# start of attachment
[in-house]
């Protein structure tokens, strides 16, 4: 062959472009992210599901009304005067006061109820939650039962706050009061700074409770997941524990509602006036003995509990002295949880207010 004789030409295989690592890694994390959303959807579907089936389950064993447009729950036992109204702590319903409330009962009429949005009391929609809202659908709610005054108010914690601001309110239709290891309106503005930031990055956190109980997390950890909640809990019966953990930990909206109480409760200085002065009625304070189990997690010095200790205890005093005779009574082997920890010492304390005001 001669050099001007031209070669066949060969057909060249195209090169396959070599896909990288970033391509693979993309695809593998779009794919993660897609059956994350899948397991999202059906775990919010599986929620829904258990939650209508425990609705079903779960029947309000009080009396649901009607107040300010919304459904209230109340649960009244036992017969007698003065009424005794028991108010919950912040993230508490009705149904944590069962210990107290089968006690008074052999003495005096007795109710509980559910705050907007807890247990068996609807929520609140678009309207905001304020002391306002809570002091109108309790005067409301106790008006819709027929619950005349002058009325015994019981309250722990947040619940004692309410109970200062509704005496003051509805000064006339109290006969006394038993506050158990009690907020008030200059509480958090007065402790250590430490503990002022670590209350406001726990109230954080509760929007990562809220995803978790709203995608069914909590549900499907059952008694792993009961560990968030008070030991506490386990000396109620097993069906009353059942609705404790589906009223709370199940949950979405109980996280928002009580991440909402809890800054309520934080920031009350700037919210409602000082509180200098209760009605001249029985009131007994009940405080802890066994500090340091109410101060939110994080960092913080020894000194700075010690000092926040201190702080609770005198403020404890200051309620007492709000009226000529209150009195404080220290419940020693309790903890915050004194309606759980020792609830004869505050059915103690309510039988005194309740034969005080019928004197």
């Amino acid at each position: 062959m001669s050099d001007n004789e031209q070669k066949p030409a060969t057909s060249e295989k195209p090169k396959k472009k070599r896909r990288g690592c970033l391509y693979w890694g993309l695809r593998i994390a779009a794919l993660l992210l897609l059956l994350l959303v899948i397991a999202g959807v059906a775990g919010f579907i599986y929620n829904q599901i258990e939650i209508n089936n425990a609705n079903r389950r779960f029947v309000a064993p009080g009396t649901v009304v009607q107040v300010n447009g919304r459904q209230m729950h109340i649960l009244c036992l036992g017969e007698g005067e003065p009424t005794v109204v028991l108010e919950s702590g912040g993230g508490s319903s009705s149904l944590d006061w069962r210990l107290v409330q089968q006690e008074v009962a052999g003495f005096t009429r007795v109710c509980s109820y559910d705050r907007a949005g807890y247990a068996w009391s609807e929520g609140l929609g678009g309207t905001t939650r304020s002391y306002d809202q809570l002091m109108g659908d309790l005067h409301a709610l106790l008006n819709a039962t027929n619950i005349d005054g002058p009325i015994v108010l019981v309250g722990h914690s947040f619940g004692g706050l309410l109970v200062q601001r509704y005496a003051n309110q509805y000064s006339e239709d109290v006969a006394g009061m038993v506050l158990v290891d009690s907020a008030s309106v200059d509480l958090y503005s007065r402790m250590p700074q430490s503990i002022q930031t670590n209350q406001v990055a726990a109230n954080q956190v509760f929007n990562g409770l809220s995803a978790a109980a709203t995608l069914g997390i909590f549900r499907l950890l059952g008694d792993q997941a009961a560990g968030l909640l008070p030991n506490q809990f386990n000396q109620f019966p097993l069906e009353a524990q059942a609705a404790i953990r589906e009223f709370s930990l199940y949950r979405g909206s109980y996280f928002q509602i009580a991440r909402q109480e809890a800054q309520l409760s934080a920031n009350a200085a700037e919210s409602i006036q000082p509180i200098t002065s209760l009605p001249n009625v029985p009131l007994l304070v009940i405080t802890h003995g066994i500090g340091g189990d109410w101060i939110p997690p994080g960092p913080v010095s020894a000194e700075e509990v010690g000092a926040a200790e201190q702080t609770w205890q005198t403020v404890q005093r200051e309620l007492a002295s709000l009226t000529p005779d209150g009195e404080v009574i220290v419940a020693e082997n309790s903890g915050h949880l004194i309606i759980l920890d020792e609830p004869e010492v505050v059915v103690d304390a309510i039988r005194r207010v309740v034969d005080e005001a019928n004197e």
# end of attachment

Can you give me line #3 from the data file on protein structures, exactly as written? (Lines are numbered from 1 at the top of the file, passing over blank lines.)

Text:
């Amino acid at each position: 062959m001669s050099d001007n004789e031209q070669k066949p030409a060969t057909s060249e295989k195209p090169k396959k472009k070599r896909r990288g690592c970033l391509y693979w890694g993309l695809r593998i994390a779009a794919l993660l992210l897609l059956l994350l959303v899948i397991a999202g959807v059906a775990g919010f579907i599986y929620n829904q599901i258990e939650i209508n089936n425990a609705n079903r389950r779960f029947v309000a064993p009080g009396t649901v009304v009607q107040v300010n447009g919304r459904q209230m729950h109340i649960l009244c036992l036992g017969e007698g005067e003065p009424t005794v109204v028991l108010e919950s702590g912040g993230g508490s319903s009705s149904l944590d006061w069962r210990l107290v409330q089968q006690e008074v009962a052999g003495f005096t009429r007795v109710c509980s109820y559910d705050r907007a949005g807890y247990a068996w009391s609807e929520g609140l929609g678009g309207t905001t939650r304020s002391y306002d809202q809570l002091m109108g659908d309790l005067h409301a709610l106790l008006n819709a039962t027929n619950i005349d005054g002058p009325i015994v108010l019981v309250g722990h914690s947040f619940g004692g706050l309410l109970v200062q601001r509704y005496a003051n309110q509805y000064s006339e239709d109290v006969a006394g009061m038993v506050l158990v290891d009690s907020a008030s309106v200059d509480l958090y503005s007065r402790m250590p700074q430490s503990i002022q930031t670590n209350q406001v990055a726990a109230n954080q956190v509760f929007n990562g409770l809220s995803a978790a109980a709203t995608l069914g997390i909590f549900r499907l950890l059952g008694d792993q997941a009961a560990g968030l909640l008070p030991n506490q809990f386990n000396q109620f019966p097993l069906e009353a524990q059942a609705a404790i953990r589906e009223f709370s930990l199940y949950r979405g909206s109980y996280f928002q509602i009580a991440r909402q109480e809890a800054q309520l409760s934080a920031n009350a200085a700037e919210s409602i006036q000082p509180i200098t002065s209760l009605p001249n009625v029985p009131l007994l304070v009940i405080t802890h003995g066994i500090g340091g189990d109410w101060i939110p997690p994080g960092p913080v010095s020894a000194e700075e509990v010690g000092a926040a200790e201190q702080t609770w205890q005198t403020v404890q005093r200051e309620l007492a002295s709000l009226t000529p005779d209150g009195e404080v009574i220290v419940a020693e082997n309790s903890g915050h949880l004194i309606i759980l920890d020792e609830p004869e010492v505050v059915v103690d304390a309510i039988r005194r207010v309740v034969d005080e005001a019928n004197e």